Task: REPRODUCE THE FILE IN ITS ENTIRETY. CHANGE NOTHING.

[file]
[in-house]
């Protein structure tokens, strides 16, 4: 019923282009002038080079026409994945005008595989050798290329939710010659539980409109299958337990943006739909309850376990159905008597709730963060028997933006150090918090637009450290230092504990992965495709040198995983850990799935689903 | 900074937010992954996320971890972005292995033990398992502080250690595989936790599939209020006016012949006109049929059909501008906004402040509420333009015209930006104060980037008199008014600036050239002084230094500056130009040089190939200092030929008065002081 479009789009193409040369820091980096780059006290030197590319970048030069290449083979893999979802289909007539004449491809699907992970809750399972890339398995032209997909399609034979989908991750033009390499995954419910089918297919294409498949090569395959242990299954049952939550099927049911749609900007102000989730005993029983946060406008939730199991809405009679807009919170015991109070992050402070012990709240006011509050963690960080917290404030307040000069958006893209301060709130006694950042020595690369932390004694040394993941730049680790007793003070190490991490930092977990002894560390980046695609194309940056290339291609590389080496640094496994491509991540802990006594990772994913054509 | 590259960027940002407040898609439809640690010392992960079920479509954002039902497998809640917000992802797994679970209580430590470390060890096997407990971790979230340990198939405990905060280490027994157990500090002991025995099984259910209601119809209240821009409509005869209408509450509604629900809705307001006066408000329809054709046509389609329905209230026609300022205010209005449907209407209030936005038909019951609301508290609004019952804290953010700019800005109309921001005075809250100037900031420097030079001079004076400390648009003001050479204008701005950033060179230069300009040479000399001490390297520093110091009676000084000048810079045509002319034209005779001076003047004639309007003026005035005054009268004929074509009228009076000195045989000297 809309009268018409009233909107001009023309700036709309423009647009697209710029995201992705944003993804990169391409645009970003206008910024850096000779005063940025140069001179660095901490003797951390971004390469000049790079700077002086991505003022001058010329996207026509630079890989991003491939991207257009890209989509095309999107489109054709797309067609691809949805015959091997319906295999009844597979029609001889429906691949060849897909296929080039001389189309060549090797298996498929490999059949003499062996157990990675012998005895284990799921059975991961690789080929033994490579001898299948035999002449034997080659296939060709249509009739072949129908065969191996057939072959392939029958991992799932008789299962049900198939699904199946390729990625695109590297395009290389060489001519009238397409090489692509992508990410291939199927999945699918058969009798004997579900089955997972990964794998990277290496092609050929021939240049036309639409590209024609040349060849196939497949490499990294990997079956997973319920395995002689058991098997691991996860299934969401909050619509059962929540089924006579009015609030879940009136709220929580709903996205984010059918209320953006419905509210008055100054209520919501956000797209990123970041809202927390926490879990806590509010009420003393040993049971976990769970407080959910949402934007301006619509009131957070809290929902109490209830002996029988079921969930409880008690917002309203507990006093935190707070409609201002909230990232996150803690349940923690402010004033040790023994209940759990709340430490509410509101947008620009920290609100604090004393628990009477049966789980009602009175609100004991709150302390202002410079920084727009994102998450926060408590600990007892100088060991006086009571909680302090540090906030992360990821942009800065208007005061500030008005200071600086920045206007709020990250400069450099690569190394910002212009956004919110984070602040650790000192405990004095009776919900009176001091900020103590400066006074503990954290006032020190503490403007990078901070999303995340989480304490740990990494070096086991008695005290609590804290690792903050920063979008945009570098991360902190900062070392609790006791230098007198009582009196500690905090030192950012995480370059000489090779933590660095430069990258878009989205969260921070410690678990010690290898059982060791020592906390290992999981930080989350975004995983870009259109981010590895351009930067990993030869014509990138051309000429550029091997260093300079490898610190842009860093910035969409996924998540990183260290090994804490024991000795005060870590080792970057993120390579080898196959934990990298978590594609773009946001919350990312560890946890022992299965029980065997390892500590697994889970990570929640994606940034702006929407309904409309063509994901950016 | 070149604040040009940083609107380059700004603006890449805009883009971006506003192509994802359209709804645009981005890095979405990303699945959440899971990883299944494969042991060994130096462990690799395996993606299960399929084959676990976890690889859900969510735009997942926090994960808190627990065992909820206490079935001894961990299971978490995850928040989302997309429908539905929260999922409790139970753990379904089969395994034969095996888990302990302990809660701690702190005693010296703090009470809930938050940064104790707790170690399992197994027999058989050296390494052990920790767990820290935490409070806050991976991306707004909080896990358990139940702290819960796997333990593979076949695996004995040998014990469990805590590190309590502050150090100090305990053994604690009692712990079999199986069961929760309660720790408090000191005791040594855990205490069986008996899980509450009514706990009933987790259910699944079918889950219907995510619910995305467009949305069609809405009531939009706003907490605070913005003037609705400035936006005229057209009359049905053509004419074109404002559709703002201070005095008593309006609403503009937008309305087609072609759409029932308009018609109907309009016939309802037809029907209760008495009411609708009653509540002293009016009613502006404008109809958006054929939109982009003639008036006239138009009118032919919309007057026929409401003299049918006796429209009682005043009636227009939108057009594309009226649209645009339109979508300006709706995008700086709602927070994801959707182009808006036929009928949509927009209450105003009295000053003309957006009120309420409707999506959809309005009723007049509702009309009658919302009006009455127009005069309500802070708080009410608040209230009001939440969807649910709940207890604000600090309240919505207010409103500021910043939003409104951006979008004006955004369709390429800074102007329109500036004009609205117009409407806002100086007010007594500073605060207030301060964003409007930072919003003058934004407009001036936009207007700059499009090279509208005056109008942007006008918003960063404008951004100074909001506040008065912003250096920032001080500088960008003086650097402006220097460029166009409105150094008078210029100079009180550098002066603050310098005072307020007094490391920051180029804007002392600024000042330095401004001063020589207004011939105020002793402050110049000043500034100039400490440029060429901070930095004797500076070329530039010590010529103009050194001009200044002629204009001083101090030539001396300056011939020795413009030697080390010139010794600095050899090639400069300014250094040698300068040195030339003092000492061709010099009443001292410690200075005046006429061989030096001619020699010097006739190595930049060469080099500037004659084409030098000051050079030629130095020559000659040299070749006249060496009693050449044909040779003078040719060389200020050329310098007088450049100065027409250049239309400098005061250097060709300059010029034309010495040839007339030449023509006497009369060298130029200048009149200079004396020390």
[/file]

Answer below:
[in-house]
């Protein structure tokens, strides 16, 4: 019923282009002038080079026409994945005008595989050798290329939710010659539980409109299958337990943006739909309850376990159905008597709730963060028997933006150090918090637009450290230092504990992965495709040198995983850990799935689903 | 900074937010992954996320971890972005292995033990398992502080250690595989936790599939209020006016012949006109049929059909501008906004402040509420333009015209930006104060980037008199008014600036050239002084230094500056130009040089190939200092030929008065002081 479009789009193409040369820091980096780059006290030197590319970048030069290449083979893999979802289909007539004449491809699907992970809750399972890339398995032209997909399609034979989908991750033009390499995954419910089918297919294409498949090569395959242990299954049952939550099927049911749609900007102000989730005993029983946060406008939730199991809405009679807009919170015991109070992050402070012990709240006011509050963690960080917290404030307040000069958006893209301060709130006694950042020595690369932390004694040394993941730049680790007793003070190490991490930092977990002894560390980046695609194309940056290339291609590389080496640094496994491509991540802990006594990772994913054509 | 590259960027940002407040898609439809640690010392992960079920479509954002039902497998809640917000992802797994679970209580430590470390060890096997407990971790979230340990198939405990905060280490027994157990500090002991025995099984259910209601119809209240821009409509005869209408509450509604629900809705307001006066408000329809054709046509389609329905209230026609300022205010209005449907209407209030936005038909019951609301508290609004019952804290953010700019800005109309921001005075809250100037900031420097030079001079004076400390648009003001050479204008701005950033060179230069300009040479000399001490390297520093110091009676000084000048810079045509002319034209005779001076003047004639309007003026005035005054009268004929074509009228009076000195045989000297 809309009268018409009233909107001009023309700036709309423009647009697209710029995201992705944003993804990169391409645009970003206008910024850096000779005063940025140069001179660095901490003797951390971004390469000049790079700077002086991505003022001058010329996207026509630079890989991003491939991207257009890209989509095309999107489109054709797309067609691809949805015959091997319906295999009844597979029609001889429906691949060849897909296929080039001389189309060549090797298996498929490999059949003499062996157990990675012998005895284990799921059975991961690789080929033994490579001898299948035999002449034997080659296939060709249509009739072949129908065969191996057939072959392939029958991992799932008789299962049900198939699904199946390729990625695109590297395009290389060489001519009238397409090489692509992508990410291939199927999945699918058969009798004997579900089955997972990964794998990277290496092609050929021939240049036309639409590209024609040349060849196939497949490499990294990997079956997973319920395995002689058991098997691991996860299934969401909050619509059962929540089924006579009015609030879940009136709220929580709903996205984010059918209320953006419905509210008055100054209520919501956000797209990123970041809202927390926490879990806590509010009420003393040993049971976990769970407080959910949402934007301006619509009131957070809290929902109490209830002996029988079921969930409880008690917002309203507990006093935190707070409609201002909230990232996150803690349940923690402010004033040790023994209940759990709340430490509410509101947008620009920290609100604090004393628990009477049966789980009602009175609100004991709150302390202002410079920084727009994102998450926060408590600990007892100088060991006086009571909680302090540090906030992360990821942009800065208007005061500030008005200071600086920045206007709020990250400069450099690569190394910002212009956004919110984070602040650790000192405990004095009776919900009176001091900020103590400066006074503990954290006032020190503490403007990078901070999303995340989480304490740990990494070096086991008695005290609590804290690792903050920063979008945009570098991360902190900062070392609790006791230098007198009582009196500690905090030192950012995480370059000489090779933590660095430069990258878009989205969260921070410690678990010690290898059982060791020592906390290992999981930080989350975004995983870009259109981010590895351009930067990993030869014509990138051309000429550029091997260093300079490898610190842009860093910035969409996924998540990183260290090994804490024991000795005060870590080792970057993120390579080898196959934990990298978590594609773009946001919350990312560890946890022992299965029980065997390892500590697994889970990570929640994606940034702006929407309904409309063509994901950016 | 070149604040040009940083609107380059700004603006890449805009883009971006506003192509994802359209709804645009981005890095979405990303699945959440899971990883299944494969042991060994130096462990690799395996993606299960399929084959676990976890690889859900969510735009997942926090994960808190627990065992909820206490079935001894961990299971978490995850928040989302997309429908539905929260999922409790139970753990379904089969395994034969095996888990302990302990809660701690702190005693010296703090009470809930938050940064104790707790170690399992197994027999058989050296390494052990920790767990820290935490409070806050991976991306707004909080896990358990139940702290819960796997333990593979076949695996004995040998014990469990805590590190309590502050150090100090305990053994604690009692712990079999199986069961929760309660720790408090000191005791040594855990205490069986008996899980509450009514706990009933987790259910699944079918889950219907995510619910995305467009949305069609809405009531939009706003907490605070913005003037609705400035936006005229057209009359049905053509004419074109404002559709703002201070005095008593309006609403503009937008309305087609072609759409029932308009018609109907309009016939309802037809029907209760008495009411609708009653509540002293009016009613502006404008109809958006054929939109982009003639008036006239138009009118032919919309007057026929409401003299049918006796429209009682005043009636227009939108057009594309009226649209645009339109979508300006709706995008700086709602927070994801959707182009808006036929009928949509927009209450105003009295000053003309957006009120309420409707999506959809309005009723007049509702009309009658919302009006009455127009005069309500802070708080009410608040209230009001939440969807649910709940207890604000600090309240919505207010409103500021910043939003409104951006979008004006955004369709390429800074102007329109500036004009609205117009409407806002100086007010007594500073605060207030301060964003409007930072919003003058934004407009001036936009207007700059499009090279509208005056109008942007006008918003960063404008951004100074909001506040008065912003250096920032001080500088960008003086650097402006220097460029166009409105150094008078210029100079009180550098002066603050310098005072307020007094490391920051180029804007002392600024000042330095401004001063020589207004011939105020002793402050110049000043500034100039400490440029060429901070930095004797500076070329530039010590010529103009050194001009200044002629204009001083101090030539001396300056011939020795413009030697080390010139010794600095050899090639400069300014250094040698300068040195030339003092000492061709010099009443001292410690200075005046006429061989030096001619020699010097006739190595930049060469080099500037004659084409030098000051050079030629130095020559000659040299070749006249060496009693050449044909040779003078040719060389200020050329310098007088450049100065027409250049239309400098005061250097060709300059010029034309010495040839007339030449023509006497009369060298130029200048009149200079004396020390």